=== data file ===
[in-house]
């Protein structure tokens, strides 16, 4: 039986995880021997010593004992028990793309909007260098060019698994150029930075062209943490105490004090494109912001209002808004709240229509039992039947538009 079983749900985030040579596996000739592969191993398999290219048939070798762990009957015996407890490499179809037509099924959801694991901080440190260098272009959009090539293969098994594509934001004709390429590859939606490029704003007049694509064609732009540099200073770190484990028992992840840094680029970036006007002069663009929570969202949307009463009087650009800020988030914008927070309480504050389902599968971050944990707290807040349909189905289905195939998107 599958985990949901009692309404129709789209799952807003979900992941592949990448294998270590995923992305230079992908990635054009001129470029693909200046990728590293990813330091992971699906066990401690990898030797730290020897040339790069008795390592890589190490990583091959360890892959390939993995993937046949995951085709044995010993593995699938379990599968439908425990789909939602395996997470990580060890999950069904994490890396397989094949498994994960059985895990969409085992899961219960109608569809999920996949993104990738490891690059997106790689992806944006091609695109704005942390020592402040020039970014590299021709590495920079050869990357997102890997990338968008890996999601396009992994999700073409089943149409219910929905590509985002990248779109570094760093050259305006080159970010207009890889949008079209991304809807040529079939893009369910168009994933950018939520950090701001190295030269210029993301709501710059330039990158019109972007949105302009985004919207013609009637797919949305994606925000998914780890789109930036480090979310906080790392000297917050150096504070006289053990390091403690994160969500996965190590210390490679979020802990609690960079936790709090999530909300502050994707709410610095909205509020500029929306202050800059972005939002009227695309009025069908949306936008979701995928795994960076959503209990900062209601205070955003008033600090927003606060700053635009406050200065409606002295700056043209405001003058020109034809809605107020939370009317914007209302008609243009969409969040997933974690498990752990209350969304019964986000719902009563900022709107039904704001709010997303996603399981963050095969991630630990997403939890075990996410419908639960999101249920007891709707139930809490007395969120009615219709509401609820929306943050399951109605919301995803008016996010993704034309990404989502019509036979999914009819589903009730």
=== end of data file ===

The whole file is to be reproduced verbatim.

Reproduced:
[in-house]
């Protein structure tokens, strides 16, 4: 039986995880021997010593004992028990793309909007260098060019698994150029930075062209943490105490004090494109912001209002808004709240229509039992039947538009 079983749900985030040579596996000739592969191993398999290219048939070798762990009957015996407890490499179809037509099924959801694991901080440190260098272009959009090539293969098994594509934001004709390429590859939606490029704003007049694509064609732009540099200073770190484990028992992840840094680029970036006007002069663009929570969202949307009463009087650009800020988030914008927070309480504050389902599968971050944990707290807040349909189905289905195939998107 599958985990949901009692309404129709789209799952807003979900992941592949990448294998270590995923992305230079992908990635054009001129470029693909200046990728590293990813330091992971699906066990401690990898030797730290020897040339790069008795390592890589190490990583091959360890892959390939993995993937046949995951085709044995010993593995699938379990599968439908425990789909939602395996997470990580060890999950069904994490890396397989094949498994994960059985895990969409085992899961219960109608569809999920996949993104990738490891690059997106790689992806944006091609695109704005942390020592402040020039970014590299021709590495920079050869990357997102890997990338968008890996999601396009992994999700073409089943149409219910929905590509985002990248779109570094760093050259305006080159970010207009890889949008079209991304809807040529079939893009369910168009994933950018939520950090701001190295030269210029993301709501710059330039990158019109972007949105302009985004919207013609009637797919949305994606925000998914780890789109930036480090979310906080790392000297917050150096504070006289053990390091403690994160969500996965190590210390490679979020802990609690960079936790709090999530909300502050994707709410610095909205509020500029929306202050800059972005939002009227695309009025069908949306936008979701995928795994960076959503209990900062209601205070955003008033600090927003606060700053635009406050200065409606002295700056043209405001003058020109034809809605107020939370009317914007209302008609243009969409969040997933974690498990752990209350969304019964986000719902009563900022709107039904704001709010997303996603399981963050095969991630630990997403939890075990996410419908639960999101249920007891709707139930809490007395969120009615219709509401609820929306943050399951109605919301995803008016996010993704034309990404989502019509036979999914009819589903009730």